Five Types of Climate Engagement to Accelerate the Transition to Net-Zero

A more participatory relationship between governments and the communities they serve can accelerate the shift to net-zero emissions by reducing misinformation, improving decisions and maintaining public confidence and legitimacy through the challenges ahead.

Innovations in climate engagement are currently taking place around the world, building on decades of learning and experience to generate public input that is representative, informed and actionable. These public participation processes engage residents, citizens, under-represented communities and stakeholders in shaping actions and decisions to address climate change. Although not mutually exclusive, each of these five categories highlights a specific purpose and approach to climate engagement that may be helpful for governments to consider when developing their engagement strategies.

1. Citizen deliberation to work through trade-offs and find hidden consensus using representative mini-publics 

Internationally, the OECD has identified a “deliberative wave” of citizens’ assemblies and similar processes that, since 2010, are increasingly transforming how countries and sub-national governments engage citizens. These processes use modern engagement approaches to address critical shortcomings in conventional engagement by seeking out participants who reflect the full diversity of their communities, creating conditions for informed input, building empathy to reduce interest-based polarization and presenting actionable recommendations to decision-makers that can increase the democratic legitimacy of climate action.

Examples: Climate assemblies in Denmark, France, Scotland, United Kingdom and Gdańsk, as well as through the Citizen Dialogues on Canada’s Energy Future.

2. Relationship-based engagement to advance shared goals and climate justice in partnership with affected communities

Relationship-based engagement seeks to work in partnership with communities to build mutual capacity, inform decisions and advance shared goals over the long-term. This work sets aside objectives to engage large volumes of individuals or curate randomly selected groups, with the understanding that self-organizing and community-based groups also have important roles to play in the democratic process.

In the field of climate change, relationship-based methods are particularly important when engaging those populations that will be most impacted by climate change, as well as for advancing principles of equity and climate justice with historically and currently marginalized groups.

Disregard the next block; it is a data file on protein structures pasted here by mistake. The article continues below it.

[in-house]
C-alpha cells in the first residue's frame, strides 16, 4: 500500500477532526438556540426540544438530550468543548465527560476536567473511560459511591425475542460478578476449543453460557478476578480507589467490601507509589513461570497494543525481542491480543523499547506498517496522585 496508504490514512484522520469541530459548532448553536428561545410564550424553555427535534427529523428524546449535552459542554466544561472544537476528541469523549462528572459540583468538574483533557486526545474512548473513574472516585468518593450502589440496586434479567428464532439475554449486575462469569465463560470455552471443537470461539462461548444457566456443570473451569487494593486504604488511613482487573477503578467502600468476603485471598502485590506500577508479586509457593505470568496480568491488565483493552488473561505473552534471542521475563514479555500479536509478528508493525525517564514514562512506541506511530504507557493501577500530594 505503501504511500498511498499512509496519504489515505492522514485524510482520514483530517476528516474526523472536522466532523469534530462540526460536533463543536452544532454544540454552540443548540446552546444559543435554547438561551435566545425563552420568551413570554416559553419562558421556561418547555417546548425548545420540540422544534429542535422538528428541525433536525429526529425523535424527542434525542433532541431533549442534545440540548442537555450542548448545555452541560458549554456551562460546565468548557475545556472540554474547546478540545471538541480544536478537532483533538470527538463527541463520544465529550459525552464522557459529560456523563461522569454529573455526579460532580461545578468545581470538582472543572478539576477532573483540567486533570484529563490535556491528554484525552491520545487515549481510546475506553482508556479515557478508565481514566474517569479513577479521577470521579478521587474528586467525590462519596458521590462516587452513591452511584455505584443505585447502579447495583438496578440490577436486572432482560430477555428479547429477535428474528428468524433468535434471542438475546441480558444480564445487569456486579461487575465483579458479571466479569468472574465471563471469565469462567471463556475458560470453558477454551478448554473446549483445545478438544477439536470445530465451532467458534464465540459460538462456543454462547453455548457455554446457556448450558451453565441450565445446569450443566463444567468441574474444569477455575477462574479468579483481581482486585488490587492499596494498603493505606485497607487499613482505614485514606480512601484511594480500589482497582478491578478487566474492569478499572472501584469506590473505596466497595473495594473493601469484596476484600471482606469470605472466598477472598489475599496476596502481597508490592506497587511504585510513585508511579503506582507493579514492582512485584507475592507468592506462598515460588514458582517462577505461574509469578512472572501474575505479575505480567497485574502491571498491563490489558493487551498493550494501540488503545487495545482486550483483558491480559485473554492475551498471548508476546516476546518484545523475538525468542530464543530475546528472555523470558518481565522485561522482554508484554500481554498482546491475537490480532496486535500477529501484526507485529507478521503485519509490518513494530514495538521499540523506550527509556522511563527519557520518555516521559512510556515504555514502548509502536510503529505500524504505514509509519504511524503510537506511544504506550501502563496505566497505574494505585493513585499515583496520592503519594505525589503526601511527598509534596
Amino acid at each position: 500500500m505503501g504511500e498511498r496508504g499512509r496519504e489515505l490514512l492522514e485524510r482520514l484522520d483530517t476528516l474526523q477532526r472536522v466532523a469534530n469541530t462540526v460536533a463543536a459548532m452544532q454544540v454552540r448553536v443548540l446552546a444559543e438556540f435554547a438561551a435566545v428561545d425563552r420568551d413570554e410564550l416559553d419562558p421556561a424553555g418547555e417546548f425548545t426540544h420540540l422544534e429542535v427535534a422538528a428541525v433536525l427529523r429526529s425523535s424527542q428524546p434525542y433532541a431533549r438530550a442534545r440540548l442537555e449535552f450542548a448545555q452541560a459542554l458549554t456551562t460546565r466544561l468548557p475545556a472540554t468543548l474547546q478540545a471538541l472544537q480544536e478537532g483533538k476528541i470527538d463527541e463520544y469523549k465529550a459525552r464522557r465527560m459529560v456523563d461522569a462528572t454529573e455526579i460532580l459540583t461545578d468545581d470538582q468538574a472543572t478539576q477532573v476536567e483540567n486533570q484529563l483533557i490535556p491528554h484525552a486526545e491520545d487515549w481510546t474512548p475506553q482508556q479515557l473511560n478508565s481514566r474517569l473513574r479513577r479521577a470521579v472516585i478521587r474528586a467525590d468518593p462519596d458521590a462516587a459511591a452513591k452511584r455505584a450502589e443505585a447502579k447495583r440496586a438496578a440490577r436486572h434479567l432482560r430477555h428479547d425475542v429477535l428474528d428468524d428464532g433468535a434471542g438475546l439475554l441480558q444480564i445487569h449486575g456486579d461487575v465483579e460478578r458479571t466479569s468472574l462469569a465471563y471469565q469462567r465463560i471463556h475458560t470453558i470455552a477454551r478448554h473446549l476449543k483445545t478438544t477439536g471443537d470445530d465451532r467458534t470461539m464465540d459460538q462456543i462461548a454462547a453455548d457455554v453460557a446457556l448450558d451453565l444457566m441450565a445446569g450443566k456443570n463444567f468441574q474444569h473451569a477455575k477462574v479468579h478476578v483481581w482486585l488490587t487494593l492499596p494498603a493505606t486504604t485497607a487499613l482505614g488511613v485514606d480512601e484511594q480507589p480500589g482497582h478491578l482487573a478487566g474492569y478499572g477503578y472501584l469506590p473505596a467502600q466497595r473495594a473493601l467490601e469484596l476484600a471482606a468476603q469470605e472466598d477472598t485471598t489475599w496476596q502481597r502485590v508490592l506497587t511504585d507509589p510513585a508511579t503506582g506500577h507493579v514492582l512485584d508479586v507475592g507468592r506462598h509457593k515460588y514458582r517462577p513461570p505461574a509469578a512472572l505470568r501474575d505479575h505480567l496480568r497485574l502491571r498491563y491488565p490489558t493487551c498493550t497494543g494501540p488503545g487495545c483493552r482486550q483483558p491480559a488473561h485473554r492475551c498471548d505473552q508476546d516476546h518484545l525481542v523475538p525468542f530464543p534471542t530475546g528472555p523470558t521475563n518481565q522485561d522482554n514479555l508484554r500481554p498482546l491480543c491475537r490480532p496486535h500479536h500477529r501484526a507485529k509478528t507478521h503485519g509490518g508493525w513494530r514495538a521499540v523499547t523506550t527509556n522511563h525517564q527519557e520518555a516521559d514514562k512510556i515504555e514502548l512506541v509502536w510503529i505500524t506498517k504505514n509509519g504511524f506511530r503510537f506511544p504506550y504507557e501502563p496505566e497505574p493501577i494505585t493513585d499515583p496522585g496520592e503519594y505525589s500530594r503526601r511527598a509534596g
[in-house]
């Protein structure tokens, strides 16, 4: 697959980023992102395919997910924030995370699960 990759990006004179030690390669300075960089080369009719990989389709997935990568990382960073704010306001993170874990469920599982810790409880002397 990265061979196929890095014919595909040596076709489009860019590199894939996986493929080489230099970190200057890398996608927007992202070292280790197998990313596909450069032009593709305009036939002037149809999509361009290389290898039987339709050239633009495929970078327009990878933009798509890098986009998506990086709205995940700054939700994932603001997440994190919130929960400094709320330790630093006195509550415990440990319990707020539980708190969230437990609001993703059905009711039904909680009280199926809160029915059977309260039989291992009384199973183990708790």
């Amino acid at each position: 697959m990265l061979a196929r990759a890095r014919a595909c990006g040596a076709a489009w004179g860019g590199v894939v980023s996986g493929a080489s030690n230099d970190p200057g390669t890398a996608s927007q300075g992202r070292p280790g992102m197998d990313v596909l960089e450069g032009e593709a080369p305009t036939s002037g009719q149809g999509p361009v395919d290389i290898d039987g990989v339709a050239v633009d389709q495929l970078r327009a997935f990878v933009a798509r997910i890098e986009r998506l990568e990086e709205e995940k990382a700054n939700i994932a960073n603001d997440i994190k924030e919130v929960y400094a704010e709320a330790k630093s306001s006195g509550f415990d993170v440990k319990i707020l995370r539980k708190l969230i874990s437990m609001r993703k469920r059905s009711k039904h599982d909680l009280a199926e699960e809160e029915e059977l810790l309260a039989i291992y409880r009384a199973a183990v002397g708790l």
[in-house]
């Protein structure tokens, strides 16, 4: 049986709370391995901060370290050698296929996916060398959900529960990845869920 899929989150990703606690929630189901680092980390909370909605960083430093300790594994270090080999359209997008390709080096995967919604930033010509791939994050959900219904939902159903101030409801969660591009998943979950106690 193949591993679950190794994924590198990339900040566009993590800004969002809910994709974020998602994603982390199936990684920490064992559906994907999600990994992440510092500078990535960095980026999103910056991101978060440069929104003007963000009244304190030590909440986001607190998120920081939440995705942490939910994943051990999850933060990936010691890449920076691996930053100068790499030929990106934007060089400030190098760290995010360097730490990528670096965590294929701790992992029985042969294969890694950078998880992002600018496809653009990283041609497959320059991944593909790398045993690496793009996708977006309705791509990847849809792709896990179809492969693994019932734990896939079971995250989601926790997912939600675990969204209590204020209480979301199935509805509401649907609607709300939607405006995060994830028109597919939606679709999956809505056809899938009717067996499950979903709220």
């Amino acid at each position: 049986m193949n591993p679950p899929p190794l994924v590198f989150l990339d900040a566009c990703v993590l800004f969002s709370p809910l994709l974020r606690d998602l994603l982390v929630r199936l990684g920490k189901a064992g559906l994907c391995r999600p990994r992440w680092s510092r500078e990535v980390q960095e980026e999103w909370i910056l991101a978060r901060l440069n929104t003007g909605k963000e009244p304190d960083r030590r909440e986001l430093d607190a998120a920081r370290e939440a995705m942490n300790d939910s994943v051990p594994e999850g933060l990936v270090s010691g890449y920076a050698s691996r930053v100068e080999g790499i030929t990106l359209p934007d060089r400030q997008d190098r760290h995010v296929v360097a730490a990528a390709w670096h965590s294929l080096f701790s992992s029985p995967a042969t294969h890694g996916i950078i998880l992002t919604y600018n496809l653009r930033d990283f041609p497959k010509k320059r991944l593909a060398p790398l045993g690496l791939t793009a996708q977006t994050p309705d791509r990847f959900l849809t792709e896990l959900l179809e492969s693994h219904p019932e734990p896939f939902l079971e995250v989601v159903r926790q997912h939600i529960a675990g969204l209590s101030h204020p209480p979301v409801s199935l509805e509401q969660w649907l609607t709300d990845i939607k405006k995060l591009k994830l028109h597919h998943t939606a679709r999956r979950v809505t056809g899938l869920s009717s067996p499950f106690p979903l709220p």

Examples: Cycles of Resilience, the work of Kota Kita in Indonesia and Women’s Climate Centers International.

3. Place-based engagement to increase relevance to participants’ daily lives and unlock the agency, networks and capacity of local groups

Place-based engagement has a range of benefits, including supporting the principle of subsidiarity, allowing residents to explore climate science through their own lived experiences, sustaining participation by engaging residents through sources of personal identity, and making connections between climate action and co-benefits such as health and community-building. While place-based engagement processes can still inform decision-making and may have similarities to other forms of climate engagement, they are especially well-suited to connect with existing community networks and build localized movements for climate action.

Examples: Green participatory budgeting projects in more than 15 cities worldwide, CityStudio, and the Polder Model.

4. Large-scale engagement to crowdsource ideas and co-create narratives across wider populations

Public opinion can both motivate and constrain decisionmakers. Large populations also can be a powerful force in taking collective action, imagining creative solutions or building shared meaning and narratives. Although governments typically cannot engage large numbers of people at the same level of depth as more focussed climate engagement processes, they often use large-scale methods as important tools to collect information, make better decisions, earn trust and work towards increased consensus at the population level.

Examples: Unified New Orleans Plan and The Big Climate Conversation.

5. Systems-oriented engagement to increase opportunities for learning and impact using iterative approaches and multiple engagement channels

Systems-oriented engagement allows governments to tackle “wicked problems” in ways that are both deeply democratic and highly systemic. Features of this approach may include:

  • Choosing sponsorship and governance models that maximize credibility and influence across the system
  • Framing questions that invite participation from all impacted groups and that allow participants to identify co-benefits
  • Using systems approaches and iteration to enable learning, identify leverage points for change, and allow groups to respond to each other’s ideas
  • Blending the use of deliberative, relationshipbased, large-scale and place-based engagement tools to broaden the reach of democratic exchange, co-create new narratives and shift behaviour across the wider system

Examples: Healthy, Clean Cities Deep Demonstrations program and The Global Climate Assembly.

To learn more about the five types of climate engagement and the case studies mentioned here, read the Can Public Participation Accelerate the Transition to Net-Zero? report.

Dialogue Dispatch


Dialogue Dispatch is our community of practice newsletter where we share updates on our team's knowledge exchange activities alongside inspiring case studies, suggested readings and practical tools for people and organizations working to transform the field of democratic participation.

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